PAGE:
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Charlene Choi (left) and Gillian Chung performing together as Twins.

Hong Kong Canto-pop duo Twins’ Macau gig to celebrate 15 years in music

Charlene Choi and Gillian Chung’s 50th concert together will be their most ambitious show yet, although they won’t be drawn on the details of what their fans can expect

Canto-pop duo Twins were mostly dismissed as one-hit wonders when they first emerged 15 years ago, a pair of manufactured idols who achieved stardom not because of their talents but because of their looks and the backing of a powerful record company.

But a decade and a half on, Twins are still going strong. Charlene Choi Cheuk-yin and Gillian Chung Yan-tung have shed their image as innocent schoolgirls and evolved into two elegant and mature women. Choi has become an award-winning actress for her role in Herman Yau’s Sara (2015) and Chung has developed a huge following in China. They have outlived many of the other Canto-pop groups who arrived around the same time, such as the nine-member female outfit Cookies, and their concerts continue to sell out.

“We understand that this is something of a miracle,” Choi and Chung say in a joint e-mail interview ahead of a huge concert in Macau next weekend. “We are very glad to be a Hong Kong pop group with 15 years of history. Our fans have been very supportive along the way, having faith in us and giving us a great deal of confidence to carry on.
Pop stars Twins during their 2016 tour.

“Sometimes we go our separate ways to take on different jobs, but we always reunite from time to time to bring something new to our fans. Still, many groups in Hong Kong last much longer than we have because they have a strong team spirit. They are our role models.”

The past year has seen Twins busy on their latest reunion concert series, titled Twins LOL Live Around the World. The tour began last year’s New Year’s Eve at the Hong Kong Coliseum – the fifth time the pop duo have staged a solo concert at the Mecca of Canto-pop.

Charlene Choi (left) and Gillian Chung in 2002.

They then toured Guangzhou, Shenzhen, Foshan and Shanghai, and on November 26 they will descend on The Venetian Macao’s Cotai Arena. The Macau show, which will feature a new catwalk design that brings the singers closer to the audience, isn’t just their most ambitious production to date – it will also be their 50th concert.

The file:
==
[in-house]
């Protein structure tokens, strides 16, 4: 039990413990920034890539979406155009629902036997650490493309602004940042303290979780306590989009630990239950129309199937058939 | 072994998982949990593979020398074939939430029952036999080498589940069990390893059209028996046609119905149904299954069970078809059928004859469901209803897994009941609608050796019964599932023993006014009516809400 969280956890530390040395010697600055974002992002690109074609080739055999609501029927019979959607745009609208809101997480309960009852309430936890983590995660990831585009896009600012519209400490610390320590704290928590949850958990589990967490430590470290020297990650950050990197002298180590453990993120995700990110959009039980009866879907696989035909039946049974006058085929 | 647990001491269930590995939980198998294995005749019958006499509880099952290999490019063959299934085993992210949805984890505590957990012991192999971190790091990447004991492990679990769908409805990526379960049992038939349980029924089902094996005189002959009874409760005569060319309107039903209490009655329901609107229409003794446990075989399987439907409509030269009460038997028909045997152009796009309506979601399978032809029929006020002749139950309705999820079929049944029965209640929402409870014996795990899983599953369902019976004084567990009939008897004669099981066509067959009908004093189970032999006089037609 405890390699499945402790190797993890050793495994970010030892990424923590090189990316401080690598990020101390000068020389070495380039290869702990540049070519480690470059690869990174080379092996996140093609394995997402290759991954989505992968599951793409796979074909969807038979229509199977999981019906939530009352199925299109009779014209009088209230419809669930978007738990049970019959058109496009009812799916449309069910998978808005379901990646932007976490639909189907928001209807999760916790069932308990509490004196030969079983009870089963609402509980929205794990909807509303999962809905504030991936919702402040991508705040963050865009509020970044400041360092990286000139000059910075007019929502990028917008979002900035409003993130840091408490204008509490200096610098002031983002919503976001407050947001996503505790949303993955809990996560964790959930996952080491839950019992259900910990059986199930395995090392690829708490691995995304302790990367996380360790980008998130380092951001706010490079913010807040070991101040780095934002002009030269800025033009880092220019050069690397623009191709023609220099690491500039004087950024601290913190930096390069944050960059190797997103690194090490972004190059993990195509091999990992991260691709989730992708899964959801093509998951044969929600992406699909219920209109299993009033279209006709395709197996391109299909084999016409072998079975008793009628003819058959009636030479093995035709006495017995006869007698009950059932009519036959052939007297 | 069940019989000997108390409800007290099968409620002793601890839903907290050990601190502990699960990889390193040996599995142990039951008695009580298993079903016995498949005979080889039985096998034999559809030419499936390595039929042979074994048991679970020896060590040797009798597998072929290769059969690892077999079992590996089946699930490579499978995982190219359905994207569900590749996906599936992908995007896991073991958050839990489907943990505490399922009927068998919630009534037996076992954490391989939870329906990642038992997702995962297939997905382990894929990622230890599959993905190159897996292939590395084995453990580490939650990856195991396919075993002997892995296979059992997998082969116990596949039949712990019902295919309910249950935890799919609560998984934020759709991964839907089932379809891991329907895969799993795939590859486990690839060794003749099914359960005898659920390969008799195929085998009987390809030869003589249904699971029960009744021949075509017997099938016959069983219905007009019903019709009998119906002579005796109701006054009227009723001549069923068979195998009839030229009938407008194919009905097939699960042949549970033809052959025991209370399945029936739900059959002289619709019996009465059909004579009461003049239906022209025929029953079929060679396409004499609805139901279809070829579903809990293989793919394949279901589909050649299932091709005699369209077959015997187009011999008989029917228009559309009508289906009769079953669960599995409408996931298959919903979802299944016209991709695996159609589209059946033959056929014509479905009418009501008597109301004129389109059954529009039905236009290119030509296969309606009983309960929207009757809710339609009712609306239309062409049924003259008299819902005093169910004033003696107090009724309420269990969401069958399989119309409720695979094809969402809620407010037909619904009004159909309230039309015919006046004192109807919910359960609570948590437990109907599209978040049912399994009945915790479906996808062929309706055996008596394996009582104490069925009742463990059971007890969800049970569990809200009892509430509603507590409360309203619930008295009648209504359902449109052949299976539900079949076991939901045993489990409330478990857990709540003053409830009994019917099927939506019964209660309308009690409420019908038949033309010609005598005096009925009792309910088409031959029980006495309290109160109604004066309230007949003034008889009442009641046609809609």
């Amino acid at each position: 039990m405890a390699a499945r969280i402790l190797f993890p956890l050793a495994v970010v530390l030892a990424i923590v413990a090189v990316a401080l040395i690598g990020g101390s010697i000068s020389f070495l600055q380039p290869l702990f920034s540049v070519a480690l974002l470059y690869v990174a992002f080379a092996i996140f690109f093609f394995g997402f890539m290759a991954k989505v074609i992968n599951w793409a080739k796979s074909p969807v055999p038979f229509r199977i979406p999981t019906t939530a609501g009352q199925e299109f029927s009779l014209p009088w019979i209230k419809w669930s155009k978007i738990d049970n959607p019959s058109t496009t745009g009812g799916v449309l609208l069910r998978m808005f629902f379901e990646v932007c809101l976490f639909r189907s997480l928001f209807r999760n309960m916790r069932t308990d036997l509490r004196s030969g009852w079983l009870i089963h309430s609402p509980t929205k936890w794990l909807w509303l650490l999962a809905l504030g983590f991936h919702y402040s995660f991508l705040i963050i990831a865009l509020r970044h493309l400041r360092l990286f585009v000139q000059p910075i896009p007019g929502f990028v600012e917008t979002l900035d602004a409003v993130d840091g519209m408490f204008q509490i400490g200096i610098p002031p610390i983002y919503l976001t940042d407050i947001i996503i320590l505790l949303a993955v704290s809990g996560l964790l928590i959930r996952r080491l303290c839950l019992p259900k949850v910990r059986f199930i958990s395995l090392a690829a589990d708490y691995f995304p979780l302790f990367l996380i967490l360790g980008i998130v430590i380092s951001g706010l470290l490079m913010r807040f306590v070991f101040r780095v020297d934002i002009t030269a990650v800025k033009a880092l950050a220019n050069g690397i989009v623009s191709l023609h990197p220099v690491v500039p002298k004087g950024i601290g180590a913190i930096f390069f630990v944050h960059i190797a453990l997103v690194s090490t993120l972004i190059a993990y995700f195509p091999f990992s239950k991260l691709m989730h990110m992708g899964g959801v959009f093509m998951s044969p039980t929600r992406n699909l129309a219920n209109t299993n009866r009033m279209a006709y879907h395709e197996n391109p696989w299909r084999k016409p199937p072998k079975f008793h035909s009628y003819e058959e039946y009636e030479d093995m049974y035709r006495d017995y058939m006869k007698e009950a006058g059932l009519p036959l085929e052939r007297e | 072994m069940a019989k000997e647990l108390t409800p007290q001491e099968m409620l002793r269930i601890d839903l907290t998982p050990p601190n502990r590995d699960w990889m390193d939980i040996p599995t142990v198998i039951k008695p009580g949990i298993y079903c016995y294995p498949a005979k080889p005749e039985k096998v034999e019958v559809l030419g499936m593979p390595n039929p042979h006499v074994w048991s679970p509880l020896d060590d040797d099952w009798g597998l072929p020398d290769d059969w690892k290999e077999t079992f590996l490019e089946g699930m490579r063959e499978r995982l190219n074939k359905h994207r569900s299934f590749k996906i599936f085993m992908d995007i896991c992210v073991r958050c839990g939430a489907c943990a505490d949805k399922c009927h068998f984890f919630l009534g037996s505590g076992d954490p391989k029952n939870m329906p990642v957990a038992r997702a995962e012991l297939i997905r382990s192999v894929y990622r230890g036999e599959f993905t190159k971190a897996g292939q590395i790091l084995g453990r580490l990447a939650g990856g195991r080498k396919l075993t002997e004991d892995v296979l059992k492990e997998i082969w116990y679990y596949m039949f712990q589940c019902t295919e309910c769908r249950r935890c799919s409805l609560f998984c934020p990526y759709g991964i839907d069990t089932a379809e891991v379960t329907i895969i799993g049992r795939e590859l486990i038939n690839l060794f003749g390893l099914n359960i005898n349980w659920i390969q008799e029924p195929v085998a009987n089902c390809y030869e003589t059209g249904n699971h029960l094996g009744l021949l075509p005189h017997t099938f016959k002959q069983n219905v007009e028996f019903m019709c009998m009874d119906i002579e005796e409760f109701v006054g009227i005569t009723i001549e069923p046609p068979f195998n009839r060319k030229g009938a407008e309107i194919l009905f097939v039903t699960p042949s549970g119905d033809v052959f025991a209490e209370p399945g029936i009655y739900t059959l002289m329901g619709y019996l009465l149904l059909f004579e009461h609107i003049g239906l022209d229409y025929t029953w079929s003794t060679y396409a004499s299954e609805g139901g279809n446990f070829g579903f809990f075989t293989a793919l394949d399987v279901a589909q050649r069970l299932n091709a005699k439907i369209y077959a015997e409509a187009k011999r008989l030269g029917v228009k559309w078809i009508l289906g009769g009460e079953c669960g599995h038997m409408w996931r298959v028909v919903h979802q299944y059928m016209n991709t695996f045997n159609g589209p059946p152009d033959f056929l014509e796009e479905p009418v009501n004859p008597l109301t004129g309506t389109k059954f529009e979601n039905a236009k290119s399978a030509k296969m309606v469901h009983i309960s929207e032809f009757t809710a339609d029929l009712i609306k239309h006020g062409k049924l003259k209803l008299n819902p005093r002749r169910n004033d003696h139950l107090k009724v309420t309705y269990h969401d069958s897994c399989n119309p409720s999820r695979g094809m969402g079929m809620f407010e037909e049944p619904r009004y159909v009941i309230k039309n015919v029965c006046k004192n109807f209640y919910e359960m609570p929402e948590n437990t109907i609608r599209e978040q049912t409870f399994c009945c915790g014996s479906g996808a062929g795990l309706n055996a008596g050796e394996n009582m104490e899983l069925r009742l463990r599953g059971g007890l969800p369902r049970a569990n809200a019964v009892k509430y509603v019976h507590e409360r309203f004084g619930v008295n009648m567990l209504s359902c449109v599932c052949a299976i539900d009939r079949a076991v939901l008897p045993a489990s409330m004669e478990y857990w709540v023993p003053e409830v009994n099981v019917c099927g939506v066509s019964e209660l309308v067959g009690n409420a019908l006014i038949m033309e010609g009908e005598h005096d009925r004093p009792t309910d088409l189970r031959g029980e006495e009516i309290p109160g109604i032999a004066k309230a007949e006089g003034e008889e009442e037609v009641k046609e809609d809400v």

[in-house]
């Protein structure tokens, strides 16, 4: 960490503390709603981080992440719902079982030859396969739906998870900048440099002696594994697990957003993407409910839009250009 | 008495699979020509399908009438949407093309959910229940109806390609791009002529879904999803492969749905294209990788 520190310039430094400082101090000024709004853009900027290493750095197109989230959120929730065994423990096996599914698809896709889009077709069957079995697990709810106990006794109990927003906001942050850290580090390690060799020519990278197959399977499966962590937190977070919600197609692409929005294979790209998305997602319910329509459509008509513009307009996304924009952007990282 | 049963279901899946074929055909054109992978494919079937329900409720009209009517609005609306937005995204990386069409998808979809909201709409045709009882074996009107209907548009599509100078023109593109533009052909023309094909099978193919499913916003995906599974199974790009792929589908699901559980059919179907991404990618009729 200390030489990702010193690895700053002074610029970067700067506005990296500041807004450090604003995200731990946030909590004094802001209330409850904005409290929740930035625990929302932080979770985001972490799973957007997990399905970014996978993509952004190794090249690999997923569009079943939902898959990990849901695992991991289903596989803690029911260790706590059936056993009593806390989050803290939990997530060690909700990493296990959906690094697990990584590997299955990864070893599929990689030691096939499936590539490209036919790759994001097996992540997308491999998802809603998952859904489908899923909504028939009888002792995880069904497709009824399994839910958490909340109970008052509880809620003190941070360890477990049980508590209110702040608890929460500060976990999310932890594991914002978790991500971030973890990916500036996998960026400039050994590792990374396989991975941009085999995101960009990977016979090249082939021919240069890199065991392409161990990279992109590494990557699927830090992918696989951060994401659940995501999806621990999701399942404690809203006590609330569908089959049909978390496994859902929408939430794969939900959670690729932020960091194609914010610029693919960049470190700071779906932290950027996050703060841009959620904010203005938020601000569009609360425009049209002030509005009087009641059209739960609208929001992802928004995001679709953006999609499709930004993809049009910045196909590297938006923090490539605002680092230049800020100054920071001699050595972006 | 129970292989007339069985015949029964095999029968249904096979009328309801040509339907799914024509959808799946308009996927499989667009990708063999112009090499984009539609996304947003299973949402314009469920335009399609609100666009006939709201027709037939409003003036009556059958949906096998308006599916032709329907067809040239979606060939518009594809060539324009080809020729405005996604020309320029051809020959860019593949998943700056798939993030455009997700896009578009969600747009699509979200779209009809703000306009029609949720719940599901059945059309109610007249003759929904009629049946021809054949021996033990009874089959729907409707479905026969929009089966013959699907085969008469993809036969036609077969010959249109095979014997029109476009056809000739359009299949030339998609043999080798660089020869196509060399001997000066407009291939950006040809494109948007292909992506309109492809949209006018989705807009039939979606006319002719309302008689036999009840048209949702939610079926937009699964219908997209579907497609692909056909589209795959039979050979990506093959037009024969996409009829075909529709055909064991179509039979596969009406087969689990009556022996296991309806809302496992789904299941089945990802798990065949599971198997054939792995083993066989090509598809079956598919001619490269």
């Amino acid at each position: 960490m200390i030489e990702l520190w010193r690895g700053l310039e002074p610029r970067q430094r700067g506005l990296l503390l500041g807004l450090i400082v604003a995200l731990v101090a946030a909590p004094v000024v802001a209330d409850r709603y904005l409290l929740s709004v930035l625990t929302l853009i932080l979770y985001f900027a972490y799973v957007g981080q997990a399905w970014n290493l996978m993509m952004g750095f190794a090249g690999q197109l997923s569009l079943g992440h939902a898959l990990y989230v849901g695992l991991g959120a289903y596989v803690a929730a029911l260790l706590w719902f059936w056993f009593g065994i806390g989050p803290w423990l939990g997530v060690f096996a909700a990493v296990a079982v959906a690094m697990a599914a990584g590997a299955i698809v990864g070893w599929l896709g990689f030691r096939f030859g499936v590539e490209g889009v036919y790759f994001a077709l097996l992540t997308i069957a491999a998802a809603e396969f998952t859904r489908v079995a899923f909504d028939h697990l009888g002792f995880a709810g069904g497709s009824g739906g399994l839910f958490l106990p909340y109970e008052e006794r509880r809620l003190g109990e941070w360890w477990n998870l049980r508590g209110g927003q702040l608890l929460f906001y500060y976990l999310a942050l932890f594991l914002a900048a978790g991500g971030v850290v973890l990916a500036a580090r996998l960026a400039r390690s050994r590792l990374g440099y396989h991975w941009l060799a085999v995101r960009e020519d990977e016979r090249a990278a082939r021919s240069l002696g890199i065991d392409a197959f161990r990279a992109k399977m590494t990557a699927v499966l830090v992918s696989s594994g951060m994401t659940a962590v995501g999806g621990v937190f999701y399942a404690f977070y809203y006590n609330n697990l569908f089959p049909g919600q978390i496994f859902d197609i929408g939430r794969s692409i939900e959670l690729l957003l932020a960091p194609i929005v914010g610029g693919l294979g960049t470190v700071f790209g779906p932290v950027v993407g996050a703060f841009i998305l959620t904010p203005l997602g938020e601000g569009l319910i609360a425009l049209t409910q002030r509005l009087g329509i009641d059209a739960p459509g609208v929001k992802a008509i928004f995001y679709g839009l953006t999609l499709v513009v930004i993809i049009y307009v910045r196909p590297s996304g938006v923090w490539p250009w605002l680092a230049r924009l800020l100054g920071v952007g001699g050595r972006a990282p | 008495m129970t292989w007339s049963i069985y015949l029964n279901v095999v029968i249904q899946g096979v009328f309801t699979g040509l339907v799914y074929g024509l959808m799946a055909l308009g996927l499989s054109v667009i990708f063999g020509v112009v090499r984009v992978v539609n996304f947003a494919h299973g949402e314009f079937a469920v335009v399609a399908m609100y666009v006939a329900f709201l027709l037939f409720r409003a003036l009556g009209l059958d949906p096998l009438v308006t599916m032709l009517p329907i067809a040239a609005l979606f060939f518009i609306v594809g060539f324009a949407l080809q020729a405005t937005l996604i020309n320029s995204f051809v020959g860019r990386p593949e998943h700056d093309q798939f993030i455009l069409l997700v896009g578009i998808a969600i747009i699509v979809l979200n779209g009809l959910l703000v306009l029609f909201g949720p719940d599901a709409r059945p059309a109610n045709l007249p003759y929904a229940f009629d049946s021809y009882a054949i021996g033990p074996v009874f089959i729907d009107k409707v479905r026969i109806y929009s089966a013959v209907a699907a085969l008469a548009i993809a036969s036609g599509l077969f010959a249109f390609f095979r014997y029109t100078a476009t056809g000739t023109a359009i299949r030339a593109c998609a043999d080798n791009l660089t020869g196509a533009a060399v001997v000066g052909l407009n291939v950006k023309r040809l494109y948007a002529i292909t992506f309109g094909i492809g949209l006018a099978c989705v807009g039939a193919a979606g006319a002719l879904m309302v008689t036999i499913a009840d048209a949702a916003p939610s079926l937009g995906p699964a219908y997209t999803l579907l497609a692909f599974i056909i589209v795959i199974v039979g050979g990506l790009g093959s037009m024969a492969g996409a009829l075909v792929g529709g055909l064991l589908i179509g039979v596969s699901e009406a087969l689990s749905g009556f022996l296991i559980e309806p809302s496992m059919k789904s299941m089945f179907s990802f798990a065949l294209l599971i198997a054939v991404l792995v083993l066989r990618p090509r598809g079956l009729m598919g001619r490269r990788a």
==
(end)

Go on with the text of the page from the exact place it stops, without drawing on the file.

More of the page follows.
Twins have grown up in public.

When asked what fans could expect at the Macau show, Choi and Chung say: “Our new Canto-pop song Thanks for Not Loving Me and the Mando-pop song We are Gorgeous Singles are on the list, but we don’t want to reveal what new tricks we will be unveiling in Macau. We hope our fans can find that out for themselves.”

Twins in 2008.
While Twins might be keen on promoting their new titles, fans might want to immerse themselves in the pop duo’s classics. Over the years, Twins have released 12 Canto-pop albums and four in Mandarin, as well as an array of EPs, compilations and live recordings. Their chart-topping hits, mostly related to young girls’ attitude towards love and romance, play a major role in the shared memories of Hong Kong youth in the 2000s.
Twins in concert.

Their early hits include Open Love, Secret Love, Tutoring Institute (2001), an upbeat song questioning why young people are not taught how to love in school, and A Boy in a Girls’ School (2001), a portrait of girls’ obsession with a newly arrived male student. There’s also Love Is Bigger than the Sky (2001), detailing girls’ yearning for love, and Red Eyes (2002), a sad song about break-ups that helped mend many broken hearts during karaoke sessions.

Chung (left) and Choi in an early promotional image.

Choi and Chung say they are proud to have played an integral part in their fans’ lives.

“Fifteen years have passed in a blink of an eye. We witnessed our fans grow up, from studying in school to getting jobs. Some of them are even married and have babies,” they say.

With the backing of local entertainment giant EEG, many may think Twins have simply sailed through their career, but it was nearly brought to an end by two events.

Twins in 2006. Photo: AP

First came the 2008 Edison Chen sex photo scandal. In one of the Hong Kong entertainment industry’s biggest upheavals, Chung appeared in explicit photos taken by Chen, with whom she had been romantically involved. Twins were forced to make a public apology – despite the fact they did nothing wrong.

Twins in 2008.

Two years later, Choi and singer Ronald Cheng announced their divorce in a tearful press conference – although they had never told their fans they had been married in the first place.

But the Twins have survived, because they have stood by each other over the years. They are planning to release a new studio album next year.

“We are very compatible. We listen to each other and take advice from each other. We never argue because we always find a solution after listening to each other. It feels natural for us to continue our journey together.”

Twins, Nov 26, 8pm, Cotai Arena, Venetian Macao, Cotai Strip, Macau, HK$380-HK$880, Cotai Ticketing and HK Ticketing